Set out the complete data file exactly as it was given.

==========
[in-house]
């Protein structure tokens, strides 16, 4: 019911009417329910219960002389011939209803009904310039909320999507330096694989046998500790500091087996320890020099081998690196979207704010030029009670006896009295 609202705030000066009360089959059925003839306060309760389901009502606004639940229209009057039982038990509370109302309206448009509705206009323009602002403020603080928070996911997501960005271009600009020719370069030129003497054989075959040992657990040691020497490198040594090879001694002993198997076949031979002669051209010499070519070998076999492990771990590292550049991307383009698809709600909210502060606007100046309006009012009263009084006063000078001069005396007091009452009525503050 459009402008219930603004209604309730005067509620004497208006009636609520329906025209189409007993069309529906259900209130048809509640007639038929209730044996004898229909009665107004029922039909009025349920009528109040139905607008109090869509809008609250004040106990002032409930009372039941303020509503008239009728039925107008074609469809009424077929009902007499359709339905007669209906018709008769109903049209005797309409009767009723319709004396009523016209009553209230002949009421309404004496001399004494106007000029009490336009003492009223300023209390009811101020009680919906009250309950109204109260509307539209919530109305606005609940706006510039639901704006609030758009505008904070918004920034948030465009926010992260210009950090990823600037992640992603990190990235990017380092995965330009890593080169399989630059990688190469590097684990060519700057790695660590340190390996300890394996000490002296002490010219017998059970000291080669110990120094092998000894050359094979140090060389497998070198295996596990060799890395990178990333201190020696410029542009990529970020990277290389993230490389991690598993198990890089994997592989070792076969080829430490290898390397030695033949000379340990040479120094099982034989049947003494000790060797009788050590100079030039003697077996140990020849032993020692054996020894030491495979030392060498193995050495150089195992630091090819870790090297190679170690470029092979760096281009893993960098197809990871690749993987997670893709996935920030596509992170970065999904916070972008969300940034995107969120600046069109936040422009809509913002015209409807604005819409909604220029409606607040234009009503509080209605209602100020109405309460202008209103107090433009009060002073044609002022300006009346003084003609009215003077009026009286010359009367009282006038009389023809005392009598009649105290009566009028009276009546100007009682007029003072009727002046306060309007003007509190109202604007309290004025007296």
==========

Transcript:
[in-house]
């Protein structure tokens, strides 16, 4: 019911009417329910219960002389011939209803009904310039909320999507330096694989046998500790500091087996320890020099081998690196979207704010030029009670006896009295 609202705030000066009360089959059925003839306060309760389901009502606004639940229209009057039982038990509370109302309206448009509705206009323009602002403020603080928070996911997501960005271009600009020719370069030129003497054989075959040992657990040691020497490198040594090879001694002993198997076949031979002669051209010499070519070998076999492990771990590292550049991307383009698809709600909210502060606007100046309006009012009263009084006063000078001069005396007091009452009525503050 459009402008219930603004209604309730005067509620004497208006009636609520329906025209189409007993069309529906259900209130048809509640007639038929209730044996004898229909009665107004029922039909009025349920009528109040139905607008109090869509809008609250004040106990002032409930009372039941303020509503008239009728039925107008074609469809009424077929009902007499359709339905007669209906018709008769109903049209005797309409009767009723319709004396009523016209009553209230002949009421309404004496001399004494106007000029009490336009003492009223300023209390009811101020009680919906009250309950109204109260509307539209919530109305606005609940706006510039639901704006609030758009505008904070918004920034948030465009926010992260210009950090990823600037992640992603990190990235990017380092995965330009890593080169399989630059990688190469590097684990060519700057790695660590340190390996300890394996000490002296002490010219017998059970000291080669110990120094092998000894050359094979140090060389497998070198295996596990060799890395990178990333201190020696410029542009990529970020990277290389993230490389991690598993198990890089994997592989070792076969080829430490290898390397030695033949000379340990040479120094099982034989049947003494000790060797009788050590100079030039003697077996140990020849032993020692054996020894030491495979030392060498193995050495150089195992630091090819870790090297190679170690470029092979760096281009893993960098197809990871690749993987997670893709996935920030596509992170970065999904916070972008969300940034995107969120600046069109936040422009809509913002015209409807604005819409909604220029409606607040234009009503509080209605209602100020109405309460202008209103107090433009009060002073044609002022300006009346003084003609009215003077009026009286010359009367009282006038009389023809005392009598009649105290009566009028009276009546100007009682007029003072009727002046306060309007003007509190109202604007309290004025007296």